26 August 2019

August offerings

I have been working on teapots for the last couple of weeks hoping for a few good enough to go to the Sydney Teapot Show which is fast approaching.

My last firing was to add to my market collection and also work for the Hazelhurst Arts Centre and Gallery shop.

It seems my bud vases, jewellery (brooches) and pigs are all quite popular which is lovely.
No pigs in the last firing but these brooches and bud vases have been delivered.

Porcelain brooches. Textured, cut, glazed and added bling.

Bud vases.  Wheel thrown stoneware - copper green glaze.

Note to self: blue material is not a good background for these pots.

01 August 2019

A Potters Irish Odyssey - Part Three

Here is the final post on my Irish Odyssey... if you have arrived here via a link from Facebook you might not be able to scroll through to the first two posts so just make sure you are on this blog's home page then you will be able to see all three episodes.. thanks for all your enthusiastic comments.

left to right - Markus Jungman, Eleanor Swan x 2, Sinead Fagan

So this final post is a combination of studio visits and gallery visits.

After leaving Cork we traveled to a village called Glengarriff where we based ourselves for the week.

On the way we made a visit to Sinéad Fagan's country workshop.  We got lost even though Sinéad had given us good instructions.  Our SatNav sent us to the wrong side of the main road and we had to phone and Sinéad very kindly came and rescued us.

I have been intrigued by images of Sinéad's saggar fired wall pieces for some time now.  Here is a link to her website: http://www.sineceramics.com/about_sinead.htm

and an example image from her Facebook page:
Her process might sound simple as the works are not glazed, however to be able to produce such evocative 'landscapes' repeatedly, takes perseverance,  skill plus lots of time finding the dry seaweed and other combustibles before preparing them inside the saggar for firing.

My phone battery started having issues so only one photo of the workshop to show you.  The kiln is a top loading raku gas fired kiln with a natty lid lifting mechanism and as you can see produces beautiful pieces.

Thank you Sinéad for swapping for this lovely vessel.  I'm very glad it made it home safely.

While in Glengarriff we travelled around the area and enjoyed the wonderful scenery - so green after the drought browns of Sydney. We drove around the Beara Penisnula, over Healy Pass and took a boat ride to Garinish Island.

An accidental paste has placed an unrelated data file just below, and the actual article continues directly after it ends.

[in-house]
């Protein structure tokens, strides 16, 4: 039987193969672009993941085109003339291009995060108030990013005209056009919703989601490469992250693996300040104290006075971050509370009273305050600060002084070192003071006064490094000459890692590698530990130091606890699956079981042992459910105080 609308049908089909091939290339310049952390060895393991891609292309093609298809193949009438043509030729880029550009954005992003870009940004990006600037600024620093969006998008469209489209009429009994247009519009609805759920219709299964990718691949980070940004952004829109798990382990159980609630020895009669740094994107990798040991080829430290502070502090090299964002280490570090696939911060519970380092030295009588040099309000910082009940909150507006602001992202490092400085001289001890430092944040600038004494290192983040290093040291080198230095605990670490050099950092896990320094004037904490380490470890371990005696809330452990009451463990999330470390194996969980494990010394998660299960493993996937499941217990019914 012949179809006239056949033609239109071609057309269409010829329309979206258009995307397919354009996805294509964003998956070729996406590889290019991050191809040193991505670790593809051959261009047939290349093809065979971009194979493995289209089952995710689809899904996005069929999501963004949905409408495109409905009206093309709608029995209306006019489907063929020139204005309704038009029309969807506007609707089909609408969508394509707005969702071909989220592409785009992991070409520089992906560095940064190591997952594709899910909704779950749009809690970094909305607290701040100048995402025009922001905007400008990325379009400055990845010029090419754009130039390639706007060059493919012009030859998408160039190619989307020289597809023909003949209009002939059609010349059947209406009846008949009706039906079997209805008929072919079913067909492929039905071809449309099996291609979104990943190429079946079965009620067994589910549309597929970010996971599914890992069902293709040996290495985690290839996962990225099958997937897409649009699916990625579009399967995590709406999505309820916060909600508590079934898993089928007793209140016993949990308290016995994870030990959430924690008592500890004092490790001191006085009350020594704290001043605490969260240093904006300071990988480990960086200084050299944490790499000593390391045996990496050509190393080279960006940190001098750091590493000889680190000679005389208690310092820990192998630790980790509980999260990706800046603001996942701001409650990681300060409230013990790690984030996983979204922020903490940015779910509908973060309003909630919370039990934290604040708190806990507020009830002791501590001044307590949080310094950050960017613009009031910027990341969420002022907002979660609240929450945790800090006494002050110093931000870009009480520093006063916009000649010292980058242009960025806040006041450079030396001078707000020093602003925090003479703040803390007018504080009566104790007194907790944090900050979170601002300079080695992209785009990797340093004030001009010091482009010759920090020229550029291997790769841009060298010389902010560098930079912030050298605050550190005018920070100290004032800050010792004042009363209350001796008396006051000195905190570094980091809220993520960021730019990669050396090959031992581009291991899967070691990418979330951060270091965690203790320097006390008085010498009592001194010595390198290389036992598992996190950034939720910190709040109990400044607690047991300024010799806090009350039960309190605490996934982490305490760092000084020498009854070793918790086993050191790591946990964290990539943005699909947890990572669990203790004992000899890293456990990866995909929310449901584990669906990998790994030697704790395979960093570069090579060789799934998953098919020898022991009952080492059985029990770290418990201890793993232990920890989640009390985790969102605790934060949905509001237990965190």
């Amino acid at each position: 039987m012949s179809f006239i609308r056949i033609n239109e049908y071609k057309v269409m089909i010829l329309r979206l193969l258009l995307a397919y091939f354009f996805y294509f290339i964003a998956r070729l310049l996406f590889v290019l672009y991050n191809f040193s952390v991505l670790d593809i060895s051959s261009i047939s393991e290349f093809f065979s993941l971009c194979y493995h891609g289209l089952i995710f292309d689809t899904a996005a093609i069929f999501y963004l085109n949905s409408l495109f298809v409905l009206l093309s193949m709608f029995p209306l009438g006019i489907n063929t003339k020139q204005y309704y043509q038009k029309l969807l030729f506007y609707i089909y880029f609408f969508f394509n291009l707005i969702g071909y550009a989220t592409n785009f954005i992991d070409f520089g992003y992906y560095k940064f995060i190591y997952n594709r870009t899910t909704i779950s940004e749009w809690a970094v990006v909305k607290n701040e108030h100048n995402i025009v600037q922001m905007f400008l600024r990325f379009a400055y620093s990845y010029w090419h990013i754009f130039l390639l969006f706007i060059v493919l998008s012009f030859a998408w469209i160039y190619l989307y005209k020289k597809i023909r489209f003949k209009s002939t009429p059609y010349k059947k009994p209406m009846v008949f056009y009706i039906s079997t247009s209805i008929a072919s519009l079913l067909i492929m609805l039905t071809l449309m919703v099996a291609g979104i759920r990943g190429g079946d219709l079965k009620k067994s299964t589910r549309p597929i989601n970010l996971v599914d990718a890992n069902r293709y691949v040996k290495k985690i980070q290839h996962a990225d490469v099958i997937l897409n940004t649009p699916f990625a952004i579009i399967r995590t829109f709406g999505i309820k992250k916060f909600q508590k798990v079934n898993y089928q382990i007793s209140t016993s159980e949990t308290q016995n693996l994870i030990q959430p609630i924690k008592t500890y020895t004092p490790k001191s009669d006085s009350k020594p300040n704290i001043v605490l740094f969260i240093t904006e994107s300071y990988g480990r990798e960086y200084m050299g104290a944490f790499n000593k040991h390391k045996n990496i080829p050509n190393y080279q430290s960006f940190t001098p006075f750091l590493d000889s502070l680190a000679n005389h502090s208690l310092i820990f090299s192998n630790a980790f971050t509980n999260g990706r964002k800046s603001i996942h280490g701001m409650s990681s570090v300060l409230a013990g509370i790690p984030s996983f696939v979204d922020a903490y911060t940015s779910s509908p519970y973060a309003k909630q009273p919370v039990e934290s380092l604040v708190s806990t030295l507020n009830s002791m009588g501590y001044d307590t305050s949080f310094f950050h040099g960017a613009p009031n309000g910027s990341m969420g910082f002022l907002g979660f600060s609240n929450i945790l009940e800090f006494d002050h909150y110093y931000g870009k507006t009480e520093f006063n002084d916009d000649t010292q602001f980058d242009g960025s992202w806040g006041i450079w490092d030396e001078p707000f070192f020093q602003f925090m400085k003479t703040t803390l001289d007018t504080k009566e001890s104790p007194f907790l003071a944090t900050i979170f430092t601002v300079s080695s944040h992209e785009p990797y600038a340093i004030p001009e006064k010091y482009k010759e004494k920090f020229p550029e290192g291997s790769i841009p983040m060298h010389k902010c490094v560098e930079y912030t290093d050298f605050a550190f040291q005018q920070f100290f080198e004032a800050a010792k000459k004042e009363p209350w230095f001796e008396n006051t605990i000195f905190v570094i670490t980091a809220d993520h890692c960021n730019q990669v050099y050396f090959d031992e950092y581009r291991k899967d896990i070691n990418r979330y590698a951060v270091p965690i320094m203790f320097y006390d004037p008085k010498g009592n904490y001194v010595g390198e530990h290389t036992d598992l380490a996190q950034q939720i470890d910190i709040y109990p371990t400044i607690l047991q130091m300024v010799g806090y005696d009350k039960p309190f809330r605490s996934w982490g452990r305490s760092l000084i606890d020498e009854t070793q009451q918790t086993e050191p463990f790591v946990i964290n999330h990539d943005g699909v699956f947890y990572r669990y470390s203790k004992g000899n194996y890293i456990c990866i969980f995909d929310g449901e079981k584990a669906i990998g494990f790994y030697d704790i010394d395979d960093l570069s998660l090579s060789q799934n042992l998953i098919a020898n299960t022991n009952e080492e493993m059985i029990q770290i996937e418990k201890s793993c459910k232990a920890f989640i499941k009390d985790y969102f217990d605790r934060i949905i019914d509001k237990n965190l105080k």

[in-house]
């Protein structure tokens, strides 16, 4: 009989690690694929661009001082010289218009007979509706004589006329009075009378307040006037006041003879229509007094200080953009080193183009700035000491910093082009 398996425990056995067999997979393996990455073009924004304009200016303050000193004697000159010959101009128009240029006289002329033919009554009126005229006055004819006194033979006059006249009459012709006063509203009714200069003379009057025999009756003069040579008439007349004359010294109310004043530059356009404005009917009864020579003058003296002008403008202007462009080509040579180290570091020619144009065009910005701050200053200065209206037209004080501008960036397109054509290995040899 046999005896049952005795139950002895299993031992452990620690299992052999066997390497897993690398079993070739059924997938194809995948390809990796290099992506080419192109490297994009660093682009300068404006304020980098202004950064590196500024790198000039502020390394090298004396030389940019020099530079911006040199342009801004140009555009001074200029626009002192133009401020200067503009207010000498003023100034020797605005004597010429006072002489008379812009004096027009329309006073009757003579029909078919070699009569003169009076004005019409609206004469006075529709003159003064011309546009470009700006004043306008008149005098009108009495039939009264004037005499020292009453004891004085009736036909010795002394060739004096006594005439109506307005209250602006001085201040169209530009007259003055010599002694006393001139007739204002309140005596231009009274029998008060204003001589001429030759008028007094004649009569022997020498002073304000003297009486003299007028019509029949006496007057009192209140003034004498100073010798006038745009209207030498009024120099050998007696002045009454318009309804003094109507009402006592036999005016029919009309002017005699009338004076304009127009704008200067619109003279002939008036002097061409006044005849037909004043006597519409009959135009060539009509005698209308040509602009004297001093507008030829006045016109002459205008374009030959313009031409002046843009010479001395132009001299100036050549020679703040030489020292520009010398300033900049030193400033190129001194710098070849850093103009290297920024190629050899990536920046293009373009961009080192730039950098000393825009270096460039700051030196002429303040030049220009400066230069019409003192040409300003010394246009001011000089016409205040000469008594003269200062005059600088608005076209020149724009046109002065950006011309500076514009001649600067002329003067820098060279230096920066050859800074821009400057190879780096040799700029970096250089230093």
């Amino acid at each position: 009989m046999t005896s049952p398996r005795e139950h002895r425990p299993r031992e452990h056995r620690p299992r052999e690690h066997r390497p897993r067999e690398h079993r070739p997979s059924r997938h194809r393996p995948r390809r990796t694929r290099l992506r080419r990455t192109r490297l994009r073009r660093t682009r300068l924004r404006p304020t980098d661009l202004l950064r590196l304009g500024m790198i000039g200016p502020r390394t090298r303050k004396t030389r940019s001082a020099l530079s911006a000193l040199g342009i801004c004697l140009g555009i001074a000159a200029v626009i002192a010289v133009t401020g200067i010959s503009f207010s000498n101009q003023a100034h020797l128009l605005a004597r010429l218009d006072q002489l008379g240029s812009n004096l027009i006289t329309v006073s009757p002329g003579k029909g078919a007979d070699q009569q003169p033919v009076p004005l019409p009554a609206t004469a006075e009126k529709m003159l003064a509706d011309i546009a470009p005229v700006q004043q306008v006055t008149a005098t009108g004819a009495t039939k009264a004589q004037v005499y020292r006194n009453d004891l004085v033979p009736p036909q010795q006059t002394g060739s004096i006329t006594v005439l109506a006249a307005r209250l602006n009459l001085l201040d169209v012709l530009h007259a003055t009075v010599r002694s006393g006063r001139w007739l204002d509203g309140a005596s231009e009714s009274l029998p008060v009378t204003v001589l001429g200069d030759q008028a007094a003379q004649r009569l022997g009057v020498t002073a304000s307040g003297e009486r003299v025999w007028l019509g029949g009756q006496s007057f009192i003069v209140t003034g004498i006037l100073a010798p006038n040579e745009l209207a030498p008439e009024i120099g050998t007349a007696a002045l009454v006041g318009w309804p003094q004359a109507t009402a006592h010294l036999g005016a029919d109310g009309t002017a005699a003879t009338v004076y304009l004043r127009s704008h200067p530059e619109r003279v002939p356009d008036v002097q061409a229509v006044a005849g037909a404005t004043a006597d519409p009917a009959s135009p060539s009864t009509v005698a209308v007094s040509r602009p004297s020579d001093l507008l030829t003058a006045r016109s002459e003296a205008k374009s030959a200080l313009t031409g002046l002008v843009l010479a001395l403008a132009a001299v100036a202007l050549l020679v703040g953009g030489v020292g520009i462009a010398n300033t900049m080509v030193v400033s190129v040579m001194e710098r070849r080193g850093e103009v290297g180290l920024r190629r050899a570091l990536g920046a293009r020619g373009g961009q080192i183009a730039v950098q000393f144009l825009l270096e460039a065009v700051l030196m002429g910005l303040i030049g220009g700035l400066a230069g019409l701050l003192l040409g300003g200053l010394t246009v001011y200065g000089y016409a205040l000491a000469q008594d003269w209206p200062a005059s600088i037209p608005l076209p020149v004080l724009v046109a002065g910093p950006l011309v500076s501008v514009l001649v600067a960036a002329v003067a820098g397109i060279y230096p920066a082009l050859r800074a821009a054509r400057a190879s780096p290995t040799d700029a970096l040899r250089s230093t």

Garinish Island - Australian plants are doing well in the gardens, Tea Tree and Bottle Brush shrubs.

The wild growing foxglove flowers were everywhere

We visited the impressive ceramics gallery in Kenmare, the Millcove Gallery
John Goode, who is an owner of the gallery, made us very welcome and we enjoyed our talk about the state of ceramics around the world.

The gallery stocks some of the best of Irish ceramic art and most of the people I visited would have their work in this prestigious gallery.

John has produced two books on Irish Ceramics and kindly gave me a copy of the first edition as I already have a copy of the second edition.

I just had to buy something from the gallery and I found this beautiful little porcelain jug by Markus Jungman  click on his name to go to his website for more of his pottery.  I didn't find out until later that he lives not far away and would have welcomed a visit - next time perhaps.

Before we left the area we had been told of an exhibition at the Blue House Gallery in Schull.

Blue House Gallery in Schull (not really my bookshop next door)

It was a group show so lots of different styles to enjoy... you can see better images on the gallery website here: http://www.bluehousegalleryschull.com/2019/ceramicgroup.html

Then we were back in Dublin for a while where we made a day trip out to see the delightful and generous, Eleanor Swan.  Here is the link to her website:

Her studio is fascinating as it is situated in the old buildings of a stately home, Russborough House (click on name for link).

There are other artisans with workshops there too.  We loved the stone mason who works with Irish marble, Hennessey and Byrne.

Eleanor's studio in The Forge Yard at Russborough House

 It's a great setup with the artisan's having a shop as well as the workspace so you can buy directly from them.  They also have works for sale in the gallery shop attached to the house for those who do the tours or visit the cafe and might not make it to the workshops.

Sales area in the workshop

examples of Eleanor's work
Eleanor is a sculptor and hand builder.  Her works range from large sculptures designed for those with vision impairment to be able to touch, down to little houses and beautiful ornate wall hangings.

Her flowers are very delicate while her sculptures are quite strong and impressive. Do follow the link above to her website to see the full range.  Eleanor has visited China and Taipei and has works in gallery collections there and in Ireland.

Thank you Eleanor for a lovely inspiring visit.  These little pieces made it back safely to Sydney.

That's it for this visit to Ireland.  I look forward to visiting again sometime.